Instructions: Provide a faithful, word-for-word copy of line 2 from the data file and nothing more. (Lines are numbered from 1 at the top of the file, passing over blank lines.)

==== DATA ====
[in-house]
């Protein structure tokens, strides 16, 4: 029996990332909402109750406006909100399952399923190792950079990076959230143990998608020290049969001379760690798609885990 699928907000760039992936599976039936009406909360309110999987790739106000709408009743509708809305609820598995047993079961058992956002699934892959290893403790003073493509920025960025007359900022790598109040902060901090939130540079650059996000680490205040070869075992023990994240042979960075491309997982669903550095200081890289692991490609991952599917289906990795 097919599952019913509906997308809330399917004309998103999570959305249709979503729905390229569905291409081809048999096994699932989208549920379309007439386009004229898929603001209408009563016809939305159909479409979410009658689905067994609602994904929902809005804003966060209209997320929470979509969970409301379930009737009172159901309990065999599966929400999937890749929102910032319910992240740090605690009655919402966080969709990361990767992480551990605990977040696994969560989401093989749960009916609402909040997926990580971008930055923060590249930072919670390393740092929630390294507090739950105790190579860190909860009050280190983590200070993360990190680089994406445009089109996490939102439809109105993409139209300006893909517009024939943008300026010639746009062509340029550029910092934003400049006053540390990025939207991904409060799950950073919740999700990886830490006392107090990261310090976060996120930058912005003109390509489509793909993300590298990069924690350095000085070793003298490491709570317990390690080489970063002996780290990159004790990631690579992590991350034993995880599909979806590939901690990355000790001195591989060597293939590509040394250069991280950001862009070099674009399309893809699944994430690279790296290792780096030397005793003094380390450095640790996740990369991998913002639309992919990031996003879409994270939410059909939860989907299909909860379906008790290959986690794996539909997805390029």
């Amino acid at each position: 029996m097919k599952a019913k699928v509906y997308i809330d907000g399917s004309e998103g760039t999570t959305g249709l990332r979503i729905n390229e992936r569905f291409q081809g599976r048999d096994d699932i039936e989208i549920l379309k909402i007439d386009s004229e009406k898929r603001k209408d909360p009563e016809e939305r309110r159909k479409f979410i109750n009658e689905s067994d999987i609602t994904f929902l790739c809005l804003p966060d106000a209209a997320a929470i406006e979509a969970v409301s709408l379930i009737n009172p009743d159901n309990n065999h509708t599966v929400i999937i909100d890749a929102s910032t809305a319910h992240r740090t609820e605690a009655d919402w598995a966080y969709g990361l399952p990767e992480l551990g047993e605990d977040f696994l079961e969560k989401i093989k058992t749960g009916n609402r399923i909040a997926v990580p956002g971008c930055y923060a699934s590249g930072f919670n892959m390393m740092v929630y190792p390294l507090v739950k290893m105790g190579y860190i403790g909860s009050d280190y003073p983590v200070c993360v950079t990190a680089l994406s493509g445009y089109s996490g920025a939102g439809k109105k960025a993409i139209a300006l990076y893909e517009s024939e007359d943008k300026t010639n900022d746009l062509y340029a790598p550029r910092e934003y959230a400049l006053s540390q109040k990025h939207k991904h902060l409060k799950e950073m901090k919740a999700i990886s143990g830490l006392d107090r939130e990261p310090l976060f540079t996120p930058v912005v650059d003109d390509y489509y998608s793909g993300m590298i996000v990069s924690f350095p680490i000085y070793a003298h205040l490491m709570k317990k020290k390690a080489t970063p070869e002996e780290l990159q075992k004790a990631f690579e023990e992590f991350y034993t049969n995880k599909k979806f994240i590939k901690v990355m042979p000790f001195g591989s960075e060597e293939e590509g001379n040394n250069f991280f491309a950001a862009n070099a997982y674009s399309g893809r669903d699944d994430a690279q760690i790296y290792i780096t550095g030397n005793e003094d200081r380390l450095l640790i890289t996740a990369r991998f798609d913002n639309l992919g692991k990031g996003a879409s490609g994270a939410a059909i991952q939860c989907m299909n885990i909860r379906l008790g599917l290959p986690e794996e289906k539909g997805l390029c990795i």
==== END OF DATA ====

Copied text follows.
């Protein structure tokens, strides 16, 4: 029996990332909402109750406006909100399952399923190792950079990076959230143990998608020290049969001379760690798609885990 699928907000760039992936599976039936009406909360309110999987790739106000709408009743509708809305609820598995047993079961058992956002699934892959290893403790003073493509920025960025007359900022790598109040902060901090939130540079650059996000680490205040070869075992023990994240042979960075491309997982669903550095200081890289692991490609991952599917289906990795 097919599952019913509906997308809330399917004309998103999570959305249709979503729905390229569905291409081809048999096994699932989208549920379309007439386009004229898929603001209408009563016809939305159909479409979410009658689905067994609602994904929902809005804003966060209209997320929470979509969970409301379930009737009172159901309990065999599966929400999937890749929102910032319910992240740090605690009655919402966080969709990361990767992480551990605990977040696994969560989401093989749960009916609402909040997926990580971008930055923060590249930072919670390393740092929630390294507090739950105790190579860190909860009050280190983590200070993360990190680089994406445009089109996490939102439809109105993409139209300006893909517009024939943008300026010639746009062509340029550029910092934003400049006053540390990025939207991904409060799950950073919740999700990886830490006392107090990261310090976060996120930058912005003109390509489509793909993300590298990069924690350095000085070793003298490491709570317990390690080489970063002996780290990159004790990631690579992590991350034993995880599909979806590939901690990355000790001195591989060597293939590509040394250069991280950001862009070099674009399309893809699944994430690279790296290792780096030397005793003094380390450095640790996740990369991998913002639309992919990031996003879409994270939410059909939860989907299909909860379906008790290959986690794996539909997805390029």